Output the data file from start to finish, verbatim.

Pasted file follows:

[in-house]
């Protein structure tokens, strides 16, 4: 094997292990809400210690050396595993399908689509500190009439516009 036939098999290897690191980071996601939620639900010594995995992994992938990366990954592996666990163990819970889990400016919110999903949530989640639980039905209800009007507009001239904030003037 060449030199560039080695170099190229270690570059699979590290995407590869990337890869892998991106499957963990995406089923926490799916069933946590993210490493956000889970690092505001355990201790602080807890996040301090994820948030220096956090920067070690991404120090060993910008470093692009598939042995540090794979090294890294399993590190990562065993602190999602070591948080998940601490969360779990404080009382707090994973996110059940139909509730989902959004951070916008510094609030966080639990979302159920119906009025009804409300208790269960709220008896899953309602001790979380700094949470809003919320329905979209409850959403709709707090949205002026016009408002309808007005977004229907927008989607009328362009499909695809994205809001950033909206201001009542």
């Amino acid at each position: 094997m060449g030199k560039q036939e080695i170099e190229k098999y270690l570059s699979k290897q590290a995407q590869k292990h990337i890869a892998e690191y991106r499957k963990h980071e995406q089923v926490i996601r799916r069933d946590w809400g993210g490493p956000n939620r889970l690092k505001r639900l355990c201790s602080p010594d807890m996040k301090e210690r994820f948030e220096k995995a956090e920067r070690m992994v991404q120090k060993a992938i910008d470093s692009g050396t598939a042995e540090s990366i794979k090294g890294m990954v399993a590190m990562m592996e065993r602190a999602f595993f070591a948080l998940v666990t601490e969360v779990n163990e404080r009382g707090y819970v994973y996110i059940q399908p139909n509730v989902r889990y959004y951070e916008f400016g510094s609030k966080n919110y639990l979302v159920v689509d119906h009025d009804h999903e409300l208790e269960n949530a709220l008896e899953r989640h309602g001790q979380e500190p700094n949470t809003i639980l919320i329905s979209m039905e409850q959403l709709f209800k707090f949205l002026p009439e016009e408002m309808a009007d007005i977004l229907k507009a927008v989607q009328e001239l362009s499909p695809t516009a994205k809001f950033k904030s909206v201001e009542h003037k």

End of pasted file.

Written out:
[in-house]
């Protein structure tokens, strides 16, 4: 094997292990809400210690050396595993399908689509500190009439516009 036939098999290897690191980071996601939620639900010594995995992994992938990366990954592996666990163990819970889990400016919110999903949530989640639980039905209800009007507009001239904030003037 060449030199560039080695170099190229270690570059699979590290995407590869990337890869892998991106499957963990995406089923926490799916069933946590993210490493956000889970690092505001355990201790602080807890996040301090994820948030220096956090920067070690991404120090060993910008470093692009598939042995540090794979090294890294399993590190990562065993602190999602070591948080998940601490969360779990404080009382707090994973996110059940139909509730989902959004951070916008510094609030966080639990979302159920119906009025009804409300208790269960709220008896899953309602001790979380700094949470809003919320329905979209409850959403709709707090949205002026016009408002309808007005977004229907927008989607009328362009499909695809994205809001950033909206201001009542």
């Amino acid at each position: 094997m060449g030199k560039q036939e080695i170099e190229k098999y270690l570059s699979k290897q590290a995407q590869k292990h990337i890869a892998e690191y991106r499957k963990h980071e995406q089923v926490i996601r799916r069933d946590w809400g993210g490493p956000n939620r889970l690092k505001r639900l355990c201790s602080p010594d807890m996040k301090e210690r994820f948030e220096k995995a956090e920067r070690m992994v991404q120090k060993a992938i910008d470093s692009g050396t598939a042995e540090s990366i794979k090294g890294m990954v399993a590190m990562m592996e065993r602190a999602f595993f070591a948080l998940v666990t601490e969360v779990n163990e404080r009382g707090y819970v994973y996110i059940q399908p139909n509730v989902r889990y959004y951070e916008f400016g510094s609030k966080n919110y639990l979302v159920v689509d119906h009025d009804h999903e409300l208790e269960n949530a709220l008896e899953r989640h309602g001790q979380e500190p700094n949470t809003i639980l919320i329905s979209m039905e409850q959403l709709f209800k707090f949205l002026p009439e016009e408002m309808a009007d007005i977004l229907k507009a927008v989607q009328e001239l362009s499909p695809t516009a994205k809001f950033k904030s909206v201001e009542h003037k």